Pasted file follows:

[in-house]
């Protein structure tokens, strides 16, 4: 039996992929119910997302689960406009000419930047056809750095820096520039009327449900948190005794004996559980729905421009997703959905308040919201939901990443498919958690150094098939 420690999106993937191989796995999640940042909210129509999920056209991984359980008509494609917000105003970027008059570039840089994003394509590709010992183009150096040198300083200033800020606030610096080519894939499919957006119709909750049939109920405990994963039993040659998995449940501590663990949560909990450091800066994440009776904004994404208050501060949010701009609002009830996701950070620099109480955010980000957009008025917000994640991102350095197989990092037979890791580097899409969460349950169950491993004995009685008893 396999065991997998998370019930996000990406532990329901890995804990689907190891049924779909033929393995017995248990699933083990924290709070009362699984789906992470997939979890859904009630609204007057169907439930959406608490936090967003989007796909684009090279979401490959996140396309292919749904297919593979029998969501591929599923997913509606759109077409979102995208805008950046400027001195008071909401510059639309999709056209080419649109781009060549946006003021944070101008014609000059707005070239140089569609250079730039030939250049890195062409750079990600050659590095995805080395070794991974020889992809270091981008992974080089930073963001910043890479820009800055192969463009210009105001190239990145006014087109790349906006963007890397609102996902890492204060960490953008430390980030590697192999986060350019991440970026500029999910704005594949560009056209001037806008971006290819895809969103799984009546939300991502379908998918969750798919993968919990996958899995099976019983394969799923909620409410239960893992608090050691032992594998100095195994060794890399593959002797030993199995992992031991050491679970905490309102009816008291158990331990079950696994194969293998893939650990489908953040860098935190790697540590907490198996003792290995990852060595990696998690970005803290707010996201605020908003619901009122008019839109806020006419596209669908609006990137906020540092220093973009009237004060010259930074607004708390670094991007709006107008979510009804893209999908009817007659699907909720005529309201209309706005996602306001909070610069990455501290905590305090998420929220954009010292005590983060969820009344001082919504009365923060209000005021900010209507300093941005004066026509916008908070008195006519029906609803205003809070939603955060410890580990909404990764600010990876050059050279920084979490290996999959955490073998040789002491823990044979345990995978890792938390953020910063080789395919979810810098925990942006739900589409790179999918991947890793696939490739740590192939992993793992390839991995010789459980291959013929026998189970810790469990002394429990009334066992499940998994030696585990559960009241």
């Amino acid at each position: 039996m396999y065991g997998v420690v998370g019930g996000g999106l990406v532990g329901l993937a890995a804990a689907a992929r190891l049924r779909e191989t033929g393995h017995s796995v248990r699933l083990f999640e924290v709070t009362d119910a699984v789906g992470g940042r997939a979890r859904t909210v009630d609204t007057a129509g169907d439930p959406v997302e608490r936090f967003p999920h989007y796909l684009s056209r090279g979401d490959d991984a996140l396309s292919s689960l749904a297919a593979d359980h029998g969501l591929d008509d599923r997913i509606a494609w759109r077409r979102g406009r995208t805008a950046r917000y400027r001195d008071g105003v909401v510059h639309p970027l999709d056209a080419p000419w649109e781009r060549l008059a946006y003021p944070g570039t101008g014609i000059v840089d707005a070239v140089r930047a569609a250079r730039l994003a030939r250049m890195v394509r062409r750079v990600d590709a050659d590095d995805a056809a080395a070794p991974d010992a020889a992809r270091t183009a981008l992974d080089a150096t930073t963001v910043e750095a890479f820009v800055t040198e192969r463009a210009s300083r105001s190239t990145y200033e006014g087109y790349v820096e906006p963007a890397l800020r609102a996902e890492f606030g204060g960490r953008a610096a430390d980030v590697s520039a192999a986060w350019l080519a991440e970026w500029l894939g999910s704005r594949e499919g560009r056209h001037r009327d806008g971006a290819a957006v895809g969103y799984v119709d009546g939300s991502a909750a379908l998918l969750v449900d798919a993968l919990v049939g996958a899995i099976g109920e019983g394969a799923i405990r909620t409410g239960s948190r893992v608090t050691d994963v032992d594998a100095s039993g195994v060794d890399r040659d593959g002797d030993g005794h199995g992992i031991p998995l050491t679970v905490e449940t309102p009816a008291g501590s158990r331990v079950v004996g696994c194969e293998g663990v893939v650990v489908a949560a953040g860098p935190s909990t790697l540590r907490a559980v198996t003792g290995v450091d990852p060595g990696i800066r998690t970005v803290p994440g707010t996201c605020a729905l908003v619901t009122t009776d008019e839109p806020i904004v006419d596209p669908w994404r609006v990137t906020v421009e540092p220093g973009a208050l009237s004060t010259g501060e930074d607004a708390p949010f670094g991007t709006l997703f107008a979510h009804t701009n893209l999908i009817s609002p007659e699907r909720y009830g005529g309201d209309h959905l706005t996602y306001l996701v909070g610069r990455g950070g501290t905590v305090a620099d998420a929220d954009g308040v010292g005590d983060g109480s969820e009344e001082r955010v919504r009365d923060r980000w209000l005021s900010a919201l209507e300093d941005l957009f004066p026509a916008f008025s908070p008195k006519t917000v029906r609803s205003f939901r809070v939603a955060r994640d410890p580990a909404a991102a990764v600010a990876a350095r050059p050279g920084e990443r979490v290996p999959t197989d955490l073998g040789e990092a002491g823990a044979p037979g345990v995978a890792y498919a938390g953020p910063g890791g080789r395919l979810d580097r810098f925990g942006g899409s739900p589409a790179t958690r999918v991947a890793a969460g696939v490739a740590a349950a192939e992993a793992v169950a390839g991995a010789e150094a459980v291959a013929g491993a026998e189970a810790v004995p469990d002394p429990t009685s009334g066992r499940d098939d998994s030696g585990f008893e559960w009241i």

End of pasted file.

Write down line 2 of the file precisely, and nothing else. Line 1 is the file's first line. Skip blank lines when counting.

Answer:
């Protein structure tokens, strides 16, 4: 039996992929119910997302689960406009000419930047056809750095820096520039009327449900948190005794004996559980729905421009997703959905308040919201939901990443498919958690150094098939 420690999106993937191989796995999640940042909210129509999920056209991984359980008509494609917000105003970027008059570039840089994003394509590709010992183009150096040198300083200033800020606030610096080519894939499919957006119709909750049939109920405990994963039993040659998995449940501590663990949560909990450091800066994440009776904004994404208050501060949010701009609002009830996701950070620099109480955010980000957009008025917000994640991102350095197989990092037979890791580097899409969460349950169950491993004995009685008893 396999065991997998998370019930996000990406532990329901890995804990689907190891049924779909033929393995017995248990699933083990924290709070009362699984789906992470997939979890859904009630609204007057169907439930959406608490936090967003989007796909684009090279979401490959996140396309292919749904297919593979029998969501591929599923997913509606759109077409979102995208805008950046400027001195008071909401510059639309999709056209080419649109781009060549946006003021944070101008014609000059707005070239140089569609250079730039030939250049890195062409750079990600050659590095995805080395070794991974020889992809270091981008992974080089930073963001910043890479820009800055192969463009210009105001190239990145006014087109790349906006963007890397609102996902890492204060960490953008430390980030590697192999986060350019991440970026500029999910704005594949560009056209001037806008971006290819895809969103799984009546939300991502379908998918969750798919993968919990996958899995099976019983394969799923909620409410239960893992608090050691032992594998100095195994060794890399593959002797030993199995992992031991050491679970905490309102009816008291158990331990079950696994194969293998893939650990489908953040860098935190790697540590907490198996003792290995990852060595990696998690970005803290707010996201605020908003619901009122008019839109806020006419596209669908609006990137906020540092220093973009009237004060010259930074607004708390670094991007709006107008979510009804893209999908009817007659699907909720005529309201209309706005996602306001909070610069990455501290905590305090998420929220954009010292005590983060969820009344001082919504009365923060209000005021900010209507300093941005004066026509916008908070008195006519029906609803205003809070939603955060410890580990909404990764600010990876050059050279920084979490290996999959955490073998040789002491823990044979345990995978890792938390953020910063080789395919979810810098925990942006739900589409790179999918991947890793696939490739740590192939992993793992390839991995010789459980291959013929026998189970810790469990002394429990009334066992499940998994030696585990559960009241």